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    Originally posted by jerrygarcia
    I think that you're asking the wrong question or a little confused with the systems.

    The standard 'PSI' is 150 for standpipe systems. Systems are built to operate at 150 psi and tested at 200 psi according to your AHJ. It is to prevent damage to a system that you have limited knowledge of but gives you a baseline for operations.

    There is a great difference between PSI and GPM.

    OK...So if he meant PSI, does that mean they flow attack lines at 200PSI on a regular basis?
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    GPMs are paramount at any type of fire but are especially important at high rise fires. At a high rise fire you will want to be flowing bear minimum 225gpm but closer to 250. Someone made a point about the fire getting a head start on you because it takes a bit longer to set up and operate. However high gpm requirements are required also because of the type of construction, high rises are fireproof buildings and the fire areas hold the heat creating a huge oven affect, therefore requireing large volumes of water. Another factor has to do with wind, on upper floors wind can force that fire onto you and you will want all the water you can get. Also you may have a long stretch up multiple floors , therefore a larger attack line (2 1/2) will require less pressure.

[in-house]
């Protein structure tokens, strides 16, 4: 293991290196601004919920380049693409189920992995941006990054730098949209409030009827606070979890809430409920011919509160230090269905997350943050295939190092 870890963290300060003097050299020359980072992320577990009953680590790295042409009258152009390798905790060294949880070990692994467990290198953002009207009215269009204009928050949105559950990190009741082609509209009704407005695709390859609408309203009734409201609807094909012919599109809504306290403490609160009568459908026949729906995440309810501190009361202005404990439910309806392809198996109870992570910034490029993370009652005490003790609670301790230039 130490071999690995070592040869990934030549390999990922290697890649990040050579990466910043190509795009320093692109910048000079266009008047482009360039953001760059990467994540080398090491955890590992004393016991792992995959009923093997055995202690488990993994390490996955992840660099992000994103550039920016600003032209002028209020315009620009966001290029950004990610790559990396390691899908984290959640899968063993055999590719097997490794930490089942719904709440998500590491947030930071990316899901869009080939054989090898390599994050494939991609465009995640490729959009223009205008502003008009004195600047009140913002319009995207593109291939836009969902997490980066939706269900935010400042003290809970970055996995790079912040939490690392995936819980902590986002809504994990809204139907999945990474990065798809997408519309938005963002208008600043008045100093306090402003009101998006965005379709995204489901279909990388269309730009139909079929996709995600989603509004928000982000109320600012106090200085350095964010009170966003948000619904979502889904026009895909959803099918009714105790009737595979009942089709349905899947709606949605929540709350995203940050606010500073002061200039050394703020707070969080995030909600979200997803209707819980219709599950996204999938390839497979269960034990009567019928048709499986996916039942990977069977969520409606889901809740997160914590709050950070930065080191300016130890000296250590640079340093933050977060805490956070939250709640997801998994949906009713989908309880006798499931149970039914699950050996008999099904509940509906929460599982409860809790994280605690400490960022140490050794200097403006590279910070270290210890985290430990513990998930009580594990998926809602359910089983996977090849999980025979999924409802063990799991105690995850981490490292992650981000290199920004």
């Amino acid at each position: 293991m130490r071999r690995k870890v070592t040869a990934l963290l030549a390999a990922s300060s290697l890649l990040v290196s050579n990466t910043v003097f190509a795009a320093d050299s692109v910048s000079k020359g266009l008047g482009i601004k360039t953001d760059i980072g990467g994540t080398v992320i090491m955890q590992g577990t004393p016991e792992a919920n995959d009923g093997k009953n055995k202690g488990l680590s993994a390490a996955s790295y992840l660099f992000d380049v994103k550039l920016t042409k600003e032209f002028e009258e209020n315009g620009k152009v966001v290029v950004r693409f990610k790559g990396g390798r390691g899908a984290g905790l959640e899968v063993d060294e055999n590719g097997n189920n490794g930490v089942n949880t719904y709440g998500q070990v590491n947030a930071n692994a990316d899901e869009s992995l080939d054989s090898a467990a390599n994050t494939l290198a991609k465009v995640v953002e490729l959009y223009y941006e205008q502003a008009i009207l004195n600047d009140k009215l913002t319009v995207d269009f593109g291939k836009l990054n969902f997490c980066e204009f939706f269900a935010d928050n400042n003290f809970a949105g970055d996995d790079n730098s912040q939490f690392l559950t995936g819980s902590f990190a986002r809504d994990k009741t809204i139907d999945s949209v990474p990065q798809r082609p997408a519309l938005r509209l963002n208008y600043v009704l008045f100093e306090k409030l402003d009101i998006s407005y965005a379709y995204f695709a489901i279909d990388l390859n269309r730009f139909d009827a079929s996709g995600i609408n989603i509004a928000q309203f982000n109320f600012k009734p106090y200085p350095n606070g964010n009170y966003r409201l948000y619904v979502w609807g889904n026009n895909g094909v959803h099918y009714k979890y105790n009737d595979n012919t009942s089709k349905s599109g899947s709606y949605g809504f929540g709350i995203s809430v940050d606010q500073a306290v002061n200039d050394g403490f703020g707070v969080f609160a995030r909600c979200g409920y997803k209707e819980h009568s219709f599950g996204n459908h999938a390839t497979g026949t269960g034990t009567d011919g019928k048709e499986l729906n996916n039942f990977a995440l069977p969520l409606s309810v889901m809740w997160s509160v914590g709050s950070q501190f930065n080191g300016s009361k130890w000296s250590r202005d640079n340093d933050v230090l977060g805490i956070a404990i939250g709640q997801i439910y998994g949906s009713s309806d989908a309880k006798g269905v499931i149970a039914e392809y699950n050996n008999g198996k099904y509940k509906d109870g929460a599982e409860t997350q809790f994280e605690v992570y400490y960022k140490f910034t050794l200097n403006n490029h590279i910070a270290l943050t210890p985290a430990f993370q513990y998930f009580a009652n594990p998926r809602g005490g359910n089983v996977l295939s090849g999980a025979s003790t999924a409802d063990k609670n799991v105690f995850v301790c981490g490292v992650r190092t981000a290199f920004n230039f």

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    District Chief distchief60b's Avatar
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    I personally would like to have the capability of flowing 200GPm and that is why we go with the MidForce low pressure dual pressure nozzle and 2" hose.....
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    Forum Member Dave1983's Avatar
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    Originally posted by captstanm1
    I personally would like to have the capability of flowing 200GPm and that is why we go with the MidForce low pressure dual pressure nozzle and 2" hose.....
    Us too, but we start at 150-160 gpm and adjust from there.
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    For high rise fires you want at least 250GPM. We are set up with 1 and 1/8 inch smooth bore nozzles for 267 GPM at 50psi Nozzle Pressure. We use 2 and 1/2 inch hose in 50 foot high rise bundles.